Global or Local?

In my last blogpost I highlighted translator biases in the way four Greek words (GE, OIKOUMENE, AION AND MELLO) have been translated. Unbeknownst to the reader these seemingly insignificant words have helped skew eschatological perceptions for centuries. If you had a chance to read it, I mentioned that “ge” was translated “earth” two critical times, once in the Olivet Discourse (Mt 24; Mk 13 and Lk 21) and once in the Revelation.

(Matthew 24:30 NASB) And then the sign of the Son of Man will appear in the sky, and then all the tribes of the earth will mourn, and they will see the Son of Man coming on the clouds of the sky with power and great glory.

(Revelation 1:7 NASB) Behold, He is coming with the clouds, and every eye will see Him, even those who pierced Him; and all the tribes of the earth will mourn over Him. So it is to be. Amen.

I contended that “all of the tribes of the land” is a more appropriate translation given the Olivet’s context. What many don’t realize is how easily their eschatological presuppositions can be altered by the word choices of the translators.

Let me explain. In that 1st century era (approx. AD 30), everything about Jesus’s Olivet (Mt 24; Mk 13; Lk 21) was Israel-centric. Jesus was not prophesying what would take place in China or South America but rather concerning the 1st century Roman Empire. So, in my view, there is no justification for translating “ge” as “earth” if one considers the following:

1. The temple’s destruction (there is no temple today) Mt 24:2
2. Fleeing Judea (not Dover, FL or Bangor ME) Mt 24:16
4. Fleeing housetops (better buy a mobile home so we can flee) Mt 24:
3. Travel difficulties on the sabbath and in the winter (neither of which are issues in 2023 America) Mt 24:19
5. The abomination of desolation in the holy place (the only holy place today is within the heart of the Christian) Mt 24:15
6. Not to mention the 18 times Jesus referenced “YOU” i.e. His disciples. (not residents of Brandon, FL or St. Louis, MO)…

None of the above lead one to believe that Jesus was speaking globally, unless of course one is wrought with the same presuppositions as the translators. Therefore, “land”, as in “the land of Israel” is the better option.

Then we have “erets” which is the Hebrew counterpart to the Greek word “ge”. Erets can be translated either “land, earth, ground, surface…”. Following is a passage from Genesis 41 regarding the famine experienced in Egypt. Notice the NASB’s shift from “land” to “earth” in the last verse. You decide whether the context warrants such a change.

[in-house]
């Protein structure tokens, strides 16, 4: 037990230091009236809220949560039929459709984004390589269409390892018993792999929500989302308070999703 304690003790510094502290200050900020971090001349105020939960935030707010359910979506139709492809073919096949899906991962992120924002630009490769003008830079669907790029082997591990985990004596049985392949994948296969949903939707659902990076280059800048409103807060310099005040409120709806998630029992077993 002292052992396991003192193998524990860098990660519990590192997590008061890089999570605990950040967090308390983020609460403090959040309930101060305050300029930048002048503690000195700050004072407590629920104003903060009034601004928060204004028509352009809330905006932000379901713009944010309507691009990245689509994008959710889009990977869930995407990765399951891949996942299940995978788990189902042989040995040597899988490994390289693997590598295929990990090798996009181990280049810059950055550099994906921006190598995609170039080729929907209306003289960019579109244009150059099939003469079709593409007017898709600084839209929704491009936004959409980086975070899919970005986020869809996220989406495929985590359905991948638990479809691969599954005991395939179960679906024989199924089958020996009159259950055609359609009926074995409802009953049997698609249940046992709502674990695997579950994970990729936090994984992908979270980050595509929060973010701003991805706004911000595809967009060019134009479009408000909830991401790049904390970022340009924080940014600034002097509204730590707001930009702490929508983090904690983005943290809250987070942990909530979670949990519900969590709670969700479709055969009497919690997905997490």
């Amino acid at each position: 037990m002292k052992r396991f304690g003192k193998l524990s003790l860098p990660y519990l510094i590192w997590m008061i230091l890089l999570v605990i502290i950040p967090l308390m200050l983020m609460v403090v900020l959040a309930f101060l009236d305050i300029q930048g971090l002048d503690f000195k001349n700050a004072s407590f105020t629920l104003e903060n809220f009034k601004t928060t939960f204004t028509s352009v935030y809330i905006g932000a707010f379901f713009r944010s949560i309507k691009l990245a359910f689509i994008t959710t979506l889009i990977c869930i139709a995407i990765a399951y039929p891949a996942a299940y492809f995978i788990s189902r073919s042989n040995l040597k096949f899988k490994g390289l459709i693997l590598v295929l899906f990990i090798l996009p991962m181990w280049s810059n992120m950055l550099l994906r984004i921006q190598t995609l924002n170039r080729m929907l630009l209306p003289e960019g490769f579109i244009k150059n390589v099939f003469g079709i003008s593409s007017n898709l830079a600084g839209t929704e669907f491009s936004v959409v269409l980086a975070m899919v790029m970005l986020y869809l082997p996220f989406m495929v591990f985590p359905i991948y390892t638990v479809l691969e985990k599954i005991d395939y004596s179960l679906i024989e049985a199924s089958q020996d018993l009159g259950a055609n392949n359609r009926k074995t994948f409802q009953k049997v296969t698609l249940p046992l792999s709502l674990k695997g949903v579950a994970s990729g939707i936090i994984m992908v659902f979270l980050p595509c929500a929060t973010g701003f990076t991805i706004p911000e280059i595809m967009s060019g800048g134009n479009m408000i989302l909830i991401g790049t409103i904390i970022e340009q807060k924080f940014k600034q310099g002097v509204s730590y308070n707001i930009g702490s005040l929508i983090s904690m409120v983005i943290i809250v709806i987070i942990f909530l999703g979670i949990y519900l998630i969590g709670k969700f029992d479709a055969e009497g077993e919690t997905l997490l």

(Genesis 41:53-57 NASB) When the seven years of plenty which had been in the LAND [erets] of Egypt came to an end, and the seven years of famine began to come, just as Joseph had said, then there was famine in all the LANDS [erets], but in all the LAND [erets] of Egypt there was bread. So when all the LAND [erets] of Egypt was famished, the people cried out to Pharaoh for bread; and Pharaoh said to all the Egyptians, “Go to Joseph; whatever he says to you, you shall do.”

When the famine was spread over all the face of the earth [erets], then Joseph opened all the storehouses, and sold to the Egyptians; and the famine was severe in the LAND [erets] of Egypt. The people of all the EARTH [erets] came to Egypt to buy grain from Joseph, because the famine was severe in all the EARTH [erets].

People from around the globe weren’t traveling to Egypt looking for food but that’s how it appears given the change from LAND to EARTH. Without knowing that the same Hebrew word “erets” was used in ALL instances of both “land” and “earth”, how would you know that liberties were not taken?

It should be noted that there was a famine in Canaan but it was not said to have been worldwide in scope. When “earth” is used, it one immediately thinks “global”. However, in the above passage there was a certain geographic region in view i.e. “the land of Egypt.”

As I mentioned above, “erets” much like “ge” can be translated “land”, “earth”, “dirt” etc. However, context controls usage and in my view “land” is the better option. Can you see how the biases of the translators can skew our conclusions.

The moral of the story is that if we read casually and never drill down into the passage, it can skew our conclusions. That’s why studying is so important. So, unlike the KJV translating the Greek words “kosmos”, “oikoumene” and “aion” all as “world”, “ge” (Greek) and “erets” (Hebrew) change meanings primarily based upon usage. That’s why I recommend using Bible software (specifically a lexicon) while consulting a plethora of translations.

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